Trivial but troublesome: It’s summer, on the beach. A woman walks by, sees a pair of sunglasses on the sand, picks them up and examines them, halfheartedly holds them out to a sunbather five feet away with a “these yours?” expression. Getting a “no” and a shrug of the shoulders in return, she – amazingly – pockets the glasses and continues walking. This, with a lifeguard stand – as well as dozens of other people – within a few yards.
Now it’s mid-September: the homeless Glen James finds a backpack at the South End mall in Boston. It contains, among other things, more than $40,000 in cash and travelers checks. He flags down a police officer and hands the bag over, later explaining that he would never have considered keeping any of the money: “God has always very well looked after me,” he explains. The police department honors him, and the public, through an on-line crowd-sourcing site, showers him with cash as well as leads on apartments and jobs. Thus far, the fund has raised a remarkable $150,000-plus for James.
So should a finder ever be a keeper?
Kirk O. Hanson, executive director of the Markkula Center for Applied Ethics at Santa Clara University, calls the two incidents a “wonderful metaphor” for how people think about society. “For some people, life is about getting an advantage over others, and a piece of that involves taking advantage of others’ errors and mistakes.” Another approach, he explained, is to help others when they stumble – the classic image of a Boy Scout helping an old lady across the street.
What goes into the honesty mix when you find something that’s not yours? Well your own circumstances, for sure, says the professor, plus the implications of the loss for the other person. And then there’s the practicality – how much inconvenience are you willing to incur yourself to correct the mistake of another? So the sunglasses easily could have been handed to the lifeguard, for instance. And while a poor and homeless man might have been forgiven had he kept a little something from the backpack, Glen James’ values and his religious beliefs told him otherwise.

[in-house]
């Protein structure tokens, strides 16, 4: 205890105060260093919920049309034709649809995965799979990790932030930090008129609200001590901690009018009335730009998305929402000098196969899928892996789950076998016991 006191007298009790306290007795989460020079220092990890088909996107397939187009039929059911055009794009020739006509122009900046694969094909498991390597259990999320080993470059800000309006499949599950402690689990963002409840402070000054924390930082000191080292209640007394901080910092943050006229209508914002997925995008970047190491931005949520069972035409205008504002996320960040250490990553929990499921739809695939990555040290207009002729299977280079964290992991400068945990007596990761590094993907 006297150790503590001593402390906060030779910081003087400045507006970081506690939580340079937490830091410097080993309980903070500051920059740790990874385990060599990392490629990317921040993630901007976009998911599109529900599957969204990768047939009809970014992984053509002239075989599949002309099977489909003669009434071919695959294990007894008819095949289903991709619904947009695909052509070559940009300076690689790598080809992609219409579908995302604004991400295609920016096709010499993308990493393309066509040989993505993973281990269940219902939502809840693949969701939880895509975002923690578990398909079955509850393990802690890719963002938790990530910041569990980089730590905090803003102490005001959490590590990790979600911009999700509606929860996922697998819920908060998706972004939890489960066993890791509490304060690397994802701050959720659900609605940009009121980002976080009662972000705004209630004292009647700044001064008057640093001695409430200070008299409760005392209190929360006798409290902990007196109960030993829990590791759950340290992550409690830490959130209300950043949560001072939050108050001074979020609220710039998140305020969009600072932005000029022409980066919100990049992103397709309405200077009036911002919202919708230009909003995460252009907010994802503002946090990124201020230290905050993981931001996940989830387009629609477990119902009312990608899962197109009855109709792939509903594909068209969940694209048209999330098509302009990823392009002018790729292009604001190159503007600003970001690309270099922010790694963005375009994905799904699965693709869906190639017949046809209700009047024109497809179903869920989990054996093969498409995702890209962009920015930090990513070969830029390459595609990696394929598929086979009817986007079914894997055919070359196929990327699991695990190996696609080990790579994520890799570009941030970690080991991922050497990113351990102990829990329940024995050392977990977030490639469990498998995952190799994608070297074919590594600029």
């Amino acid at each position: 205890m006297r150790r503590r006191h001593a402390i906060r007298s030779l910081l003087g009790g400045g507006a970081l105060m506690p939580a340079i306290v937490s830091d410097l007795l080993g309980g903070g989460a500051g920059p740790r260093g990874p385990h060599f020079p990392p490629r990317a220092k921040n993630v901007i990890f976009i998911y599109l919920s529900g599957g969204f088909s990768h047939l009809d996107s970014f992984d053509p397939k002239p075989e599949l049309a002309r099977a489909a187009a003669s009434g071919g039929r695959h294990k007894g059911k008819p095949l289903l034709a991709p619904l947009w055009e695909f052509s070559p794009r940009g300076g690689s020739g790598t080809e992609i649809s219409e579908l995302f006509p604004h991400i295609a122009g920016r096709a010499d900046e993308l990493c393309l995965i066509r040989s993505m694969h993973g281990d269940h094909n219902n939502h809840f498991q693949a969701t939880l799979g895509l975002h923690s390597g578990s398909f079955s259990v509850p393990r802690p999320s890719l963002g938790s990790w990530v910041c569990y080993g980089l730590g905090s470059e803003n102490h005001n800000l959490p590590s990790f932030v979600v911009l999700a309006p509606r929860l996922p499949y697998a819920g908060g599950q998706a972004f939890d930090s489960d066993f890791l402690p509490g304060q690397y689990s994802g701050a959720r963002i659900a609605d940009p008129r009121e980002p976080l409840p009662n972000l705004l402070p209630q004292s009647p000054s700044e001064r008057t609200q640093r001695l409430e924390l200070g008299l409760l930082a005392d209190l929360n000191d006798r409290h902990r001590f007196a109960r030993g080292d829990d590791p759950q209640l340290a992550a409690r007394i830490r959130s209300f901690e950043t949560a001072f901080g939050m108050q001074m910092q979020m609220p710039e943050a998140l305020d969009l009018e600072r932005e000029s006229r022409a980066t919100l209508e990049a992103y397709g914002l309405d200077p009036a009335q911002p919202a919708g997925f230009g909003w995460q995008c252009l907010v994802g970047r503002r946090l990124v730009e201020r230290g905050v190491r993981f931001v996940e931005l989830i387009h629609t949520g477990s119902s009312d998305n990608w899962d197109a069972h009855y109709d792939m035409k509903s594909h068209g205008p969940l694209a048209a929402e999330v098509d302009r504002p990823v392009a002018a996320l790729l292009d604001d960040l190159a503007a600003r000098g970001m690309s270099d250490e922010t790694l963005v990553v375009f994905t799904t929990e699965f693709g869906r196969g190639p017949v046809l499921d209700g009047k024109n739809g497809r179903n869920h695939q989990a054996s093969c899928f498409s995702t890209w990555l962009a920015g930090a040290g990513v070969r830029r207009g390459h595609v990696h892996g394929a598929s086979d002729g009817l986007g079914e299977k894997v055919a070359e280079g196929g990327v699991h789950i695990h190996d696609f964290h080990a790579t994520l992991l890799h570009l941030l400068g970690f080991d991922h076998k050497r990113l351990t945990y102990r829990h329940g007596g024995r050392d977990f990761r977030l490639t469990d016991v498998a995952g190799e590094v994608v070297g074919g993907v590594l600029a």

“Making ‘deposits’ for the sake of the community – when you do something that makes up for the mistake or stumble of others – is a contribution to the common good,” says the professor, explaining that concern for others is a part of the country’s Judeo-Christian heritage. But such deposits aren’t the no-brainers they once were. “To be honest, the country is experiencing a decline in a commitment to community,” he says, as evidenced by everything from the vitriol in Washington to individualism in sports to an ethos of reveling in the mistakes of others. The entertainment industry in particular seems to showcase approach, he says.
Of course, then a Glen James comes along, and things look up again.
How can parents bring moral clarity to their kids so that they do the right thing when their turn to be the hero comes along? Look to yourself, advises Mr. Hanson. Are you the sunglasses mom, coaching your teenager to get the movie theatre discount by telling the cashier he is under 12? Or are you dad who, belatedly noticing that your little one has pocketed a candy bar at the checkout lane, piles all the kids back into the store, waits again in line, and oversees things while your child apologizes and pays. “You’ve got to set the standards of inconvenience and embarrassment you’re willing to go to,” in teaching your kids honesty, Hanson suggests. Demonstration is everything. “Nothing else can do it as effectively.”
Then again, sometimes you don’t have much of a choice, the find being great and the likelihood of being found out inevitable. Reggie Theus, Texas restaurant manager and would-be benefactor to taxpayers, discovered this just last week, after he decided to do his countrymen a favor and use the $4 trillion credited to his bank account in error to pay off the national debt. Surprise – the bank discovered its mistake… um, darn.